Experience God's beauty and transformative power while learning and praying with Gregorian chant, early and contemporary polyphony, and Byzantine liturgical music.
As the summer of 2021 was approaching and COVID-19 restrictions were being gradually lifted throughout Europe, we, the Dominican Friars of Kraków, dared to plan our annual liturgical music conference hoping it would be possible again to host some 300 people in our gorgeous medieval priory and to fill this majestic space with sacred song.
Each edition of the Extraordinary Music Workshop (that is the name of the week-long event) receives a particular theme. For 2021 the theme that we picked was “Song of Hope’ (“Pieśń o nadziei”), in part due to a 2005 Dominican liturgical music album under that very title, but primarily because we believed that a world wounded by the prolonged pandemic is badly in need of hope. And raising hearts and voices in song to the Lord is one of the strongest sources of hope that our world knows.
The event was a great success and you can get a glimpse of that exuberant joy of music lovers brought together by Christ’s beauty here:
And yet just a few months later a new wave of coronavirus caused another series of lockdowns and restrictions, challenging that newly regained hope in us. Then in February of this year our weakened world got another fresh blow: the cruel war broke out in Ukraine. In the course of hours Polish borders opened widely to hundreds of thousands of refugees, most of them women with children and the elderly, while their courageous men stayed behind to fight for their homeland. Watching this drama of our neighbors unfolding before our eyes, reading the news of an unspeakable suffering caused by a bloody, conventional war that Europe has not seen in almost 80 years, would have paralyzed us in fear and disbelief if not for those millions of fragile human beings seeking refuge in Polish homes, knocking at our very doors and calling us to act.
So act we did. Without much of the central government support, Polish families and local institutions have sheltered and fed over 3 million refugees. With national and international supplies being delivered gradually we succeeded at providing housing, education, medical care and financial assistance to those forced to leave everything behind and run for their lives. Our eastern borders — NATO’s eastern flank — have since the beginning of war been reinforced by the Alliance’s forces, and even though the actual war in Ukraine is far from over, there’s a new sense of hope and safety returning to Poland after the initial dark weeks of the Ukrainian conflict.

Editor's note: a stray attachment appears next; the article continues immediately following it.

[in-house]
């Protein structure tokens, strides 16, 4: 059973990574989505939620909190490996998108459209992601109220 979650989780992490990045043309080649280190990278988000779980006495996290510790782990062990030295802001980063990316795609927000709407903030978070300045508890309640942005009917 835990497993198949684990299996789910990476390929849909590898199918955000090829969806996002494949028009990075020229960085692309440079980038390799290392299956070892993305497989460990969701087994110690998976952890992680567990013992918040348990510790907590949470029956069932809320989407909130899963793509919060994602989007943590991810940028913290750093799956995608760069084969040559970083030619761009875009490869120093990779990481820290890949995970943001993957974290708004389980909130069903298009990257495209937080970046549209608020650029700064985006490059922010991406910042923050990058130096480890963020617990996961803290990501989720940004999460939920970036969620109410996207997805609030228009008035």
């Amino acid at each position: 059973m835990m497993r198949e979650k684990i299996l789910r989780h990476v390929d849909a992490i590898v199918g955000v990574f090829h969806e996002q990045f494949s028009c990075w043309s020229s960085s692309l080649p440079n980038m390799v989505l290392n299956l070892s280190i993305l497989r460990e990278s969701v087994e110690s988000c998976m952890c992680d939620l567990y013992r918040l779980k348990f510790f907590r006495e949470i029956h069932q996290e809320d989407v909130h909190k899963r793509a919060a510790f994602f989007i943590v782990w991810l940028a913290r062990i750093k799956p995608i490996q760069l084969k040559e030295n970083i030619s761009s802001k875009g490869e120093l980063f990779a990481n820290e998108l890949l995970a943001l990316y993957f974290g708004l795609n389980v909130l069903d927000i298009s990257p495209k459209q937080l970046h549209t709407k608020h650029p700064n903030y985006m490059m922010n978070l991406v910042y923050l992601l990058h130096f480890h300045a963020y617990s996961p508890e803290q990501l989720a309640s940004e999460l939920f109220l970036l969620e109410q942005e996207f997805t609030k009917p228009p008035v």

The 2022 Extraordinary Music Workshop
But what should we do about this year’s Extraordinary Music Workshop? Is it reasonable, is it fair to hold a week-long feast of liturgical music when so many people around us suffer? Believe me, the dilemma was not an easy one. Yet we eventually discerned that when humanity is under attack, we have an obligation to employ all means, all diverse strategies in order to uphold human dignity and values against the barbarism of war.
What encouraged us was the example of our brave brothers and sisters in Ukraine, who fight to uphold common human values like community and culture even with bomb alarms still going off around them:
We took inspiration from our own Dominican brothers in Kyiv and Fastiv, who continued their teaching and pastoral ministry. That is how the decision was made to host the 2022 Extraordinary Music Workshop in Krakow. In these dark times we all need light. As Christians, we believe there is one true Light that may guide our steps in the ways of peace: Jesus Christ, living and active in His Church.
The Word we embrace and the Bread we break – the sacraments that give us strength – are available for musicians and non-musicians alike; yet there is something uniquely powerful in the universal experience of singing which, when coupled with the Church’s liturgy, allows the body of believers to experience the beauty of Christ’s life even more fully. This summer, when we seek unity and strength to face our world’s fears, you are invited to the English edition of our program, happening along the one in Polish. Registration is now open for August 15-21, 2022.
There is yet another reason the celebrate. As it has been exactly 800 years since the first Polish Dominican, St. Hyacinth, brought Friars Preachers to Poland, we want to learn zeal for the Gospel from this powerful Apostle of the North. This edition’s theme is “Engendered By Fire” and here you can learn more about the connection among St. Hyacinth, hyacinth the gemstone, fire, and St. Hildegard of Bingen, an association that inspired this year’s artwork. It is our hope that learning and praying with Gregorian chant, early and contemporary polyphony, as well as with Byzantine liturgical music, will give us a powerful spiritual experience of God’s beauty and will set us on fire for carrying God’s transformative Word everywhere we live.
Have a look at daily schedule. Our excellent faculty this summer will include Gregorian chant instructor Dr. Robert Mehlhart, OP (Munich, Germany), choir director Christopher Mueller (Louisville, KY, USA), and Byzantine chant master Andrii Shkriabiuk (Lviv, Ukraine). Along with them you will hear daily homilies and talks on spirituality and sacred art from Fr. Lawrence Lew, OP, acclaimed photographer and Prior of St. Dominic’s Priory in London, UK. Moreover, for the first three days our conference participants will be joining the good people of Kraków at St. Hyacinth’s Triduum, a solemn celebration of the 800 Jubilee, featuring former Master of the Dominican Order and renowned spiritual author, Fr. Timothy Radcliffe, OP.
We, the staff of the Dominican Liturgical Center of Kraków, would be overjoyed to be your hosts this summer.